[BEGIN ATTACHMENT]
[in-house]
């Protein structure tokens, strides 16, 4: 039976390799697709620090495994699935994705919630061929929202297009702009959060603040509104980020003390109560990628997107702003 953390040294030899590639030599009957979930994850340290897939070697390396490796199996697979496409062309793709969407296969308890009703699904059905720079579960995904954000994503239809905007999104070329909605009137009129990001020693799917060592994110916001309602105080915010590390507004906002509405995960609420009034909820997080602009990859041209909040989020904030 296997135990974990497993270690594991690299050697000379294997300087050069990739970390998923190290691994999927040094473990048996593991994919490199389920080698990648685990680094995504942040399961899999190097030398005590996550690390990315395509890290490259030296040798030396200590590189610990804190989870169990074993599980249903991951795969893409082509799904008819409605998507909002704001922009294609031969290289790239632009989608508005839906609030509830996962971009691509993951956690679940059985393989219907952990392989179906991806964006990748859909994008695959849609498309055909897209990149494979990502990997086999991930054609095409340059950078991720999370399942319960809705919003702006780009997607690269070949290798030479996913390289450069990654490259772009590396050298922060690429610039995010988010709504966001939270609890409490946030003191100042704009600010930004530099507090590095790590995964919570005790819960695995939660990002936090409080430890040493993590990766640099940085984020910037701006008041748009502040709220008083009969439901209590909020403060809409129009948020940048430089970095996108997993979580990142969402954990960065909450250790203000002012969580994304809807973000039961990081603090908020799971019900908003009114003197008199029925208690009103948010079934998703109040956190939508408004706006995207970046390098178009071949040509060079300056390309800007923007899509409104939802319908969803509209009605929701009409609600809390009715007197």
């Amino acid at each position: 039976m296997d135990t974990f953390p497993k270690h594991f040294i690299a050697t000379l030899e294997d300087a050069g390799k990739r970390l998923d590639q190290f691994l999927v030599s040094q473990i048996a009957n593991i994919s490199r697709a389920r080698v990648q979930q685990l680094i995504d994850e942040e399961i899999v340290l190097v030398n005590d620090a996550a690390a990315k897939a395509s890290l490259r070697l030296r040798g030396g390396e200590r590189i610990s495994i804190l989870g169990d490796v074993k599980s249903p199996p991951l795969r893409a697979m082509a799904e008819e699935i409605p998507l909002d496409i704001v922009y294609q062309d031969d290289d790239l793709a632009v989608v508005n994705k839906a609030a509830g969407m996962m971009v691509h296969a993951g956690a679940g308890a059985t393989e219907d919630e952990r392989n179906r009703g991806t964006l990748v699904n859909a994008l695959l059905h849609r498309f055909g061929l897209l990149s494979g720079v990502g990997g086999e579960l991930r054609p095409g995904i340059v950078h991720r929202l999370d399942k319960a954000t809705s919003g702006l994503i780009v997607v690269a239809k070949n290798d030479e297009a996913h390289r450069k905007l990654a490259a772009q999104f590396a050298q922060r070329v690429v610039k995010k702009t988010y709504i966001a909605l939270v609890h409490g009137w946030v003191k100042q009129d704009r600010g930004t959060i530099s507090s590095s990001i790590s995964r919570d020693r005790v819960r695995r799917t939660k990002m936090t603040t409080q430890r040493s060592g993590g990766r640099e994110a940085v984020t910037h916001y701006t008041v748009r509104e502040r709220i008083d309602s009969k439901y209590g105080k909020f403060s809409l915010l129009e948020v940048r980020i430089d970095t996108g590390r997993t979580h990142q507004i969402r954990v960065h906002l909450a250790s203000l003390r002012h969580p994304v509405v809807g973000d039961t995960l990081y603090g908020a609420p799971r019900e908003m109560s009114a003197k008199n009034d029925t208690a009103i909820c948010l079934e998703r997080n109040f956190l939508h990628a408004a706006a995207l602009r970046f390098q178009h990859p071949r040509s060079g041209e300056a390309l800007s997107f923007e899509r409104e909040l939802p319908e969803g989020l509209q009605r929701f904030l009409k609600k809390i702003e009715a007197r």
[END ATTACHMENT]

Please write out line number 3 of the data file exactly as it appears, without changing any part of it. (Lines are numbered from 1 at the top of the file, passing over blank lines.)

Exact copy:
């Amino acid at each position: 039976m296997d135990t974990f953390p497993k270690h594991f040294i690299a050697t000379l030899e294997d300087a050069g390799k990739r970390l998923d590639q190290f691994l999927v030599s040094q473990i048996a009957n593991i994919s490199r697709a389920r080698v990648q979930q685990l680094i995504d994850e942040e399961i899999v340290l190097v030398n005590d620090a996550a690390a990315k897939a395509s890290l490259r070697l030296r040798g030396g390396e200590r590189i610990s495994i804190l989870g169990d490796v074993k599980s249903p199996p991951l795969r893409a697979m082509a799904e008819e699935i409605p998507l909002d496409i704001v922009y294609q062309d031969d290289d790239l793709a632009v989608v508005n994705k839906a609030a509830g969407m996962m971009v691509h296969a993951g956690a679940g308890a059985t393989e219907d919630e952990r392989n179906r009703g991806t964006l990748v699904n859909a994008l695959l059905h849609r498309f055909g061929l897209l990149s494979g720079v990502g990997g086999e579960l991930r054609p095409g995904i340059v950078h991720r929202l999370d399942k319960a954000t809705s919003g702006l994503i780009v997607v690269a239809k070949n290798d030479e297009a996913h390289r450069k905007l990654a490259a772009q999104f590396a050298q922060r070329v690429v610039k995010k702009t988010y709504i966001a909605l939270v609890h409490g009137w946030v003191k100042q009129d704009r600010g930004t959060i530099s507090s590095s990001i790590s995964r919570d020693r005790v819960r695995r799917t939660k990002m936090t603040t409080q430890r040493s060592g993590g990766r640099e994110a940085v984020t910037h916001y701006t008041v748009r509104e502040r709220i008083d309602s009969k439901y209590g105080k909020f403060s809409l915010l129009e948020v940048r980020i430089d970095t996108g590390r997993t979580h990142q507004i969402r954990v960065h906002l909450a250790s203000l003390r002012h969580p994304v509405v809807g973000d039961t995960l990081y603090g908020a609420p799971r019900e908003m109560s009114a003197k008199n009034d029925t208690a009103i909820c948010l079934e998703r997080n109040f956190l939508h990628a408004a706006a995207l602009r970046f390098q178009h990859p071949r040509s060079g041209e300056a390309l800007s997107f923007e899509r409104e909040l939802p319908e969803g989020l509209q009605r929701f904030l009409k609600k809390i702003e009715a007197r």